My dearest sister, my Margaret,
You must forgive the scarcity of letters from me. You would not believe the hardships we have had to endure. This winter is unlike any I’ve yet to live through. The snow piles up to the base of the windows. It’s as if the house were built down into the earth. It is peculiar this year in that the snow not only blankets every surface but also smothers each extremity; every branch, every wire is frozen clean around with white. The stand of trees outside the kitchen, the old maples seem studded with feathers. I was watching them this morning as water boiled for coffee. I kept expecting them to shake off their soil and beat their branches into the sky.
Prices are rising sharply for every supply. I’ve not had butter or sugar in almost three weeks. Luckily, Charles and I have been able to keep the children sheltered from the understanding of how harshly this season is affecting us. We’ve plenty of firewood and a surplus of canned vegetables. If nothing else, we will struggle through this season.
I have been having that dream again. The one with the wolves. In this most recent one, I am in the kitchen punching down dough for the day. I am wrapped in the soft light of the morning, the perfume of yeast, and the occupation of my hands in something simple. It is not my kitchen here, but the one of the house when we were girls, all expanse and grey stone. I remember how chill the stones would be as we slunk in to steal cakes after cook had left. I am barefoot in my dream. I am wearing a simple grey dress and a muslin apron. The stones are cool on my feet. The dough is warm beneath my fists. Gasps of air escape it as I strike it. The ceramic bowl rattles against the rough wood of the work table. In my dream I close my eyes and imagine that I am Mother. Oh, how I miss Mother. She is the one who taught us to bake our first loaves. I close my eyes and feel that I am Mother. I have her hands, the pinky finger ground down by the corn mill. I have her simple flowered dress, her ravenous laugh. I feel the weight of her history, but cannot recall it. In my dream, I know I am not alone. I turn around, keeping my eyes closed. It is important that I think that I am Mother. If I opened my eyes I would check my hands and see my pinky stuck with bread dough. I would see it long and slender instead of the compressed shape left by the corn mill. I reach down and feel the fur of a wolf, grasp between his shoulders. I take a clump of fur in my dough-stuck hand. I follow as the wolf walks. I leave the bread dough behind. Out the door my eyelids flare weak red in the morning light. I hear the clamor of the geese as we cross the yard. I hear the gasp of the goose girl. I hear the grass rustle against my skirt.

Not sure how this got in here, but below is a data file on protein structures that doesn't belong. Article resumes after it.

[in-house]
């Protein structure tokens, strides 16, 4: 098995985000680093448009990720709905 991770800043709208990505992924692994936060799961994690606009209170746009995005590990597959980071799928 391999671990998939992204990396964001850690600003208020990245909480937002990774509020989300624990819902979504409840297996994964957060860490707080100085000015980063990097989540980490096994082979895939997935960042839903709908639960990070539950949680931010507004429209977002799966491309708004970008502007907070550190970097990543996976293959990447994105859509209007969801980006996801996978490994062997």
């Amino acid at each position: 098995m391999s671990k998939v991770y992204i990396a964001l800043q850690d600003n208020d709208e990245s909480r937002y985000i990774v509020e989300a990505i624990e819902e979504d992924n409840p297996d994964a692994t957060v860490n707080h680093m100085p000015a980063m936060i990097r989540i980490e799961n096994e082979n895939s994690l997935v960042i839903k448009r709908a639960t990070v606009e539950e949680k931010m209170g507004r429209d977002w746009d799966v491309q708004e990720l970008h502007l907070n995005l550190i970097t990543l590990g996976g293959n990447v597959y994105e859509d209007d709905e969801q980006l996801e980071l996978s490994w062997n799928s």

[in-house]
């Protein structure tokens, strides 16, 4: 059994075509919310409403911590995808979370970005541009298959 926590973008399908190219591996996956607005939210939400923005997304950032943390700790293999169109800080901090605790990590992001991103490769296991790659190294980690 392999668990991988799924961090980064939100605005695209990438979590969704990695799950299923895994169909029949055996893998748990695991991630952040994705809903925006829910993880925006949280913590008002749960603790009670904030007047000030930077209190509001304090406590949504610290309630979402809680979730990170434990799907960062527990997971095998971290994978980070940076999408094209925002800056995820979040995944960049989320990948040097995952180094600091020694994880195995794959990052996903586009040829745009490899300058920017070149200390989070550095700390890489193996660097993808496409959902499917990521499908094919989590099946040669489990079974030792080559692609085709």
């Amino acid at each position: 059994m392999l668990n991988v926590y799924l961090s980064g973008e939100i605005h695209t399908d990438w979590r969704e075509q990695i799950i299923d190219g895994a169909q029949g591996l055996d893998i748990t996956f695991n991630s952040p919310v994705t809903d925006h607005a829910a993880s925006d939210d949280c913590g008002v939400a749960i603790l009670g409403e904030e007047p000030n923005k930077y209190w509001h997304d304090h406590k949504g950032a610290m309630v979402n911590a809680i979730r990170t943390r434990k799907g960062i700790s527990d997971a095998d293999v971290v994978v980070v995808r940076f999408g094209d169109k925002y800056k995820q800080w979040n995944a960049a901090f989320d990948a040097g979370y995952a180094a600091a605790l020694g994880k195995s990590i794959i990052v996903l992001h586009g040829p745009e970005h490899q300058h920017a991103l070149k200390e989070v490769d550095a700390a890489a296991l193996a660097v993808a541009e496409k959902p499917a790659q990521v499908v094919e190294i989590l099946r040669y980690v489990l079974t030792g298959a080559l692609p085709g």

I feel as if I have been wolf for thousands of years. I can recall moving through the pines in pursuit of prey. I have felt thousands of nights in the dew on my fur. I have hunted deer, cattle, sheep and in leaner times smaller prey. I have lost myself in the rush of paws through the undergrowth, the saliva slavers from my lolling tongue. The woodland floor moves underpaw as I track, sunlight dapples my fur dark and light.I have run for countless hours, always ending in the kill, the metallic flare flashing back from my muzzle, rushing down my throat. Margaret, you must believe me when I say that I do not want to stop when I eat the heart, the liver and the lungs first. I do not touch the contents of an herbivore’s stomach. I do not understand how I know to eat the leg muscles next. I remember the past smells of brothers and sisters. I do not know how I speak in strings of vowels, chill and mournful, slipping from my throat. The strings of silver from my pack move off into the sky and splash against each other. I watch them weave in the moonlight. The worst part of this, Margaret, is that I take pleasure in losing myself. It feels like coming home – as if I can almost remember how to move a part of myself I had forgotten existed.